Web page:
LOBEL: Of course countries have the right to politically say on their own, or the Arab League has the right to say, this government no longer has legitimacy and we’re going to de-recognize it, or we’re not going to recognize it anymore. But they don’t have the right to authorize the use of military force, including a no-fly zone. Only the Security Council has that right. But the fact that there are all of these governments in these–in different countries which are creating tensions with Libya I think would give at least the United Nations the plausible rationale that a no-fly zone would be legal. The problem here is that I don’t think the Security Council has exhausted all peaceful options, and I think that the problem is in general that the concept of humanitarian intervention, as we pointed out before, is very politicized, it’s used very selectively, and it has in history been used by great powers only in those countries where they have some particular interest where they want to use armed force. So I think the world and the Libyan people should be very suspicious about either a no-fly zone or any other form of military intervention here.

JAY: The problem now seems to be is that the international law seems to be what the Security Council says it is. So if the big powers can decide in a certain situation–like, [in] Libya they can intervene with a no-fly zone; and then they can’t agree on Israel and Gaza, so they don’t. It sort of means there almost is no international law anymore. And am I reading it correctly?

LOBEL: Well, it–no, there is international law, but it’s enforced by a very politicized body. Now, in fact, in this case, as has often happened, China and Russia have refused to countenance any intervention or military intervention. And therefore the restraint is the fact that you need the agreement of all five permanent members of the Security Council, which I think they’re unlikely to get here. So I think as a matter of international law it’s unlikely that a no-fly zone will be approved. But if it is, I still think it would be a mistake in this situation, because it would introduce Western intervention into a situation where I think this has to be resolved by the Libyan people. And I certainly hope that the Libyan people oust a dictator who’s been oppressing them. But to say that it should be done by the force of foreign arms or by US planes bombing and enforcing a no-fly zone I think would be a mistake.

JAY: So what happens if we’re looking at a situation where Gaddafi’s forces are about to bomb Benghazi, where the vast majority of people have clearly said they don’t want to live under this regime, they do want a no-fly zone, but they don’t want foreign troops? But if we start to see the bombing or a real onslaught on Benghazi, what would you say?

LOBEL: Well, I think the pressure, obviously, then would mount, and to the extent that the casualties became a humanitarian, genocidal situation, there might be more justification for intervening. However, even then I would say that there’ve been many situations where internally, from the perspective of the internal forces, people have been able to beat back a dictator. And hopefully the United States and other countries could find other ways of aiding the forces that are for democracy in Libya without resorting to military force.

JAY: Okay, just quickly on Bahrain, the government there has asked the Saudis to send, apparently, 1,000 policemen to put down the protesters. What does international law tell us about this?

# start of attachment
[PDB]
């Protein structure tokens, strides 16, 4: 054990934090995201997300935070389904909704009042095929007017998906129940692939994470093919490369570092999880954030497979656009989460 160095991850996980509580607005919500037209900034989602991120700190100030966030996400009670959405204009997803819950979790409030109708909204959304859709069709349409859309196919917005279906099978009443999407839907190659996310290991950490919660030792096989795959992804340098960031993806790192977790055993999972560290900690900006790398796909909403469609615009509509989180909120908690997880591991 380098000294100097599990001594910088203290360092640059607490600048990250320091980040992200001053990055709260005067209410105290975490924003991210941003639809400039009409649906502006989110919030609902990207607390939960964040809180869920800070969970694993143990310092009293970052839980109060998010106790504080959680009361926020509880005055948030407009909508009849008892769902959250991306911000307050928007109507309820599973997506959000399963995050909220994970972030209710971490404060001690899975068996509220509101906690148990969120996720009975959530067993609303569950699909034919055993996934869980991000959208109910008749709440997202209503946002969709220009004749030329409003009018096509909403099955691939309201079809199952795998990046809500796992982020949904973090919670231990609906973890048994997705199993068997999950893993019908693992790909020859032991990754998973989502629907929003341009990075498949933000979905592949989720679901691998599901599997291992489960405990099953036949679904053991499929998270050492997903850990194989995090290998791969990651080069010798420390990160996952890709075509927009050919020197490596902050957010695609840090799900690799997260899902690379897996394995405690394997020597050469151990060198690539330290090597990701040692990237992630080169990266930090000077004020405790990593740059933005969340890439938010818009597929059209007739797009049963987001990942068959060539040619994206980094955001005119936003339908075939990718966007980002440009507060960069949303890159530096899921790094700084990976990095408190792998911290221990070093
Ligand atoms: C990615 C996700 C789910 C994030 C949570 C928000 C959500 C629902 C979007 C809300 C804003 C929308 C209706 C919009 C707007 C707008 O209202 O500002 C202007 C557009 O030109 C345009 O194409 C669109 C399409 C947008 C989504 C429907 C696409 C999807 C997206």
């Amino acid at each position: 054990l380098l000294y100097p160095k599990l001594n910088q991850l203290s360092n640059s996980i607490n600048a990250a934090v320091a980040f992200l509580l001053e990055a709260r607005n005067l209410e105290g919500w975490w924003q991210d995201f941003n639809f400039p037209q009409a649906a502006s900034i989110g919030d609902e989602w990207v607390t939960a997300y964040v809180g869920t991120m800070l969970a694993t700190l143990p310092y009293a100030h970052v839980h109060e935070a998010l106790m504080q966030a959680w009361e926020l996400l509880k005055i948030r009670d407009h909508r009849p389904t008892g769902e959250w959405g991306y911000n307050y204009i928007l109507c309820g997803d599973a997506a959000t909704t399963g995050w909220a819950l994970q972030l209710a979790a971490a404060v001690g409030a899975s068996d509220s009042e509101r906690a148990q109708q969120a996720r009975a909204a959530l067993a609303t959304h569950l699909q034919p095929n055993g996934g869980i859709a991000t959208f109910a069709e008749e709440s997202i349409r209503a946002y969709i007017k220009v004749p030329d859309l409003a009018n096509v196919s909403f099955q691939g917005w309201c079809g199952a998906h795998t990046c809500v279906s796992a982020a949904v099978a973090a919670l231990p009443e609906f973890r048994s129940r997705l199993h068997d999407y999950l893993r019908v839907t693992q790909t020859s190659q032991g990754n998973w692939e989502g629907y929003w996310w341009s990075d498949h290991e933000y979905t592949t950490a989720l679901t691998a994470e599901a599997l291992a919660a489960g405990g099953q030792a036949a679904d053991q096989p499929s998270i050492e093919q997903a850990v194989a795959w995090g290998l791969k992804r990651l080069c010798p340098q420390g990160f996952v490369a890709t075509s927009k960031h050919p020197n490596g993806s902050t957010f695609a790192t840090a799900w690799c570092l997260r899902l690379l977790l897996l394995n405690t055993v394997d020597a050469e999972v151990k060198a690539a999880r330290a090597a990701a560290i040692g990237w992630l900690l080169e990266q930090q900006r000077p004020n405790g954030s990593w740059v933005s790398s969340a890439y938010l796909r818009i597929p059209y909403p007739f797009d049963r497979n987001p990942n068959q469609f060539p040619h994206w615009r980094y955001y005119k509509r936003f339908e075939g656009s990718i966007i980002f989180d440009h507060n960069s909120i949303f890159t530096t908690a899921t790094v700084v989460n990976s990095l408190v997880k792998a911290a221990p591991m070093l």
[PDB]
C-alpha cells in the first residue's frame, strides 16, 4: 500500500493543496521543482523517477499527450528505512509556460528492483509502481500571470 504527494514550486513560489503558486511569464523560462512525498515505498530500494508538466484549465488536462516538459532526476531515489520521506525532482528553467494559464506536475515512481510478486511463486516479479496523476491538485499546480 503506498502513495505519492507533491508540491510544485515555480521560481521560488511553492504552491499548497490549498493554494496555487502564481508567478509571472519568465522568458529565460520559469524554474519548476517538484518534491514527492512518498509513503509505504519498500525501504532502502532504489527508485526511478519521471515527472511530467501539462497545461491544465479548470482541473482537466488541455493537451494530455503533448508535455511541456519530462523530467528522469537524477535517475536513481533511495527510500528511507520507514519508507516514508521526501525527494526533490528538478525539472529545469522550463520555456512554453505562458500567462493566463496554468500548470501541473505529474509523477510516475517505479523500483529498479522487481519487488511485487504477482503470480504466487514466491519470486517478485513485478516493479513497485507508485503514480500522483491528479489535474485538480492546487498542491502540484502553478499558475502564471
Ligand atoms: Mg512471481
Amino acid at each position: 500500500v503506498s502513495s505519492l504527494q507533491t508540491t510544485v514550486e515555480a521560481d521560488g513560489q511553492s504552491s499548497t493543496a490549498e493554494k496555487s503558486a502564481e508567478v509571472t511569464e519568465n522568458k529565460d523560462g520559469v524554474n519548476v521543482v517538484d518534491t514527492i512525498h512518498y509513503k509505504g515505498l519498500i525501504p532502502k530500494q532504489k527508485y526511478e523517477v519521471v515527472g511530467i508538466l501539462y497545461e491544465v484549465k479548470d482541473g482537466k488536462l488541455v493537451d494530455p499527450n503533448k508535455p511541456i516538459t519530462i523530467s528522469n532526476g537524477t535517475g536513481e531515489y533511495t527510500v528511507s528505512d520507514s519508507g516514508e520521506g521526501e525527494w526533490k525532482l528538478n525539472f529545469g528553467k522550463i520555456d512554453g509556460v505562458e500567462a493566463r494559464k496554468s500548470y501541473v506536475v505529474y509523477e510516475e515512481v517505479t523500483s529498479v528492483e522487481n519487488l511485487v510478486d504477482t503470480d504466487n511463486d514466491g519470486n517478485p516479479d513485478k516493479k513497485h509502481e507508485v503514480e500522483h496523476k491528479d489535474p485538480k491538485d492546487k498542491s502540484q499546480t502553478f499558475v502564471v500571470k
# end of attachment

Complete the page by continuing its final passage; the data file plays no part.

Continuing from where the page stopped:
LOBEL: Well, international law has generally allowed a government to request aid from neighboring governments, and that’s what they’ve done. So, generally, it would be permissible under international law, as long as it hasn’t reached the situation of a civil war, at which point, traditionally, international law required that all foreign powers stay out of it, both intervening on the side of the rebels or on the side of the government in both situations. But at this point I assume that Bahrain says, we haven’t reached a situation of a civil war, and therefore it’s lawful for us to ask the Saudis for aid. But the situation in Bahrain simply emphasizes the dangers of foreign intervention, because in one case, politically, you might use it to aid the Libyan opposition; in other cases, you’re going to be using it to aid a royalty, or in the Saudi case, if there was protests in Saudi–to aid the kingdom of Saudi Arabia. And there the Security Council, with the–because of the United States’ and Britain’s support for Saudi Arabia, would take a totally different position.

JAY: I mean, in Libya you could argue it’s a civil war, in which case they should stay out.

LOBEL: Exactly. Exactly. I think that there’s a good argument in Libya that they should stay out of the situation. But it shows the politicized nature of this whole humanitarian intervention, both–certainly when individual countries, like Saudi Arabians or the United States does it, but even when the Security Council does it. And that’s what it–why it makes me and many of the people at the Center for Constitutional Rights very wary and very skeptical about this whole development of humanitarian intervention.

JAY: Thanks very much for joining us, Jules.

LOBEL: Thank you.

JAY: And thank you for joining us on The Real News Network.

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Jules Lobel is vice president of the Center for Constitutional Rights, and a professor at University of Pittsburgh school of Law. He is an editor of a text on civil rights litigation and of a collection of essays on the U.S. Constitution, "A Less Than Perfect Union" (Monthly Review Press, 1988). He also the author of numerous articles on international law and foreign in several publications including the Yale Law Journal and Harvard International Law Journal.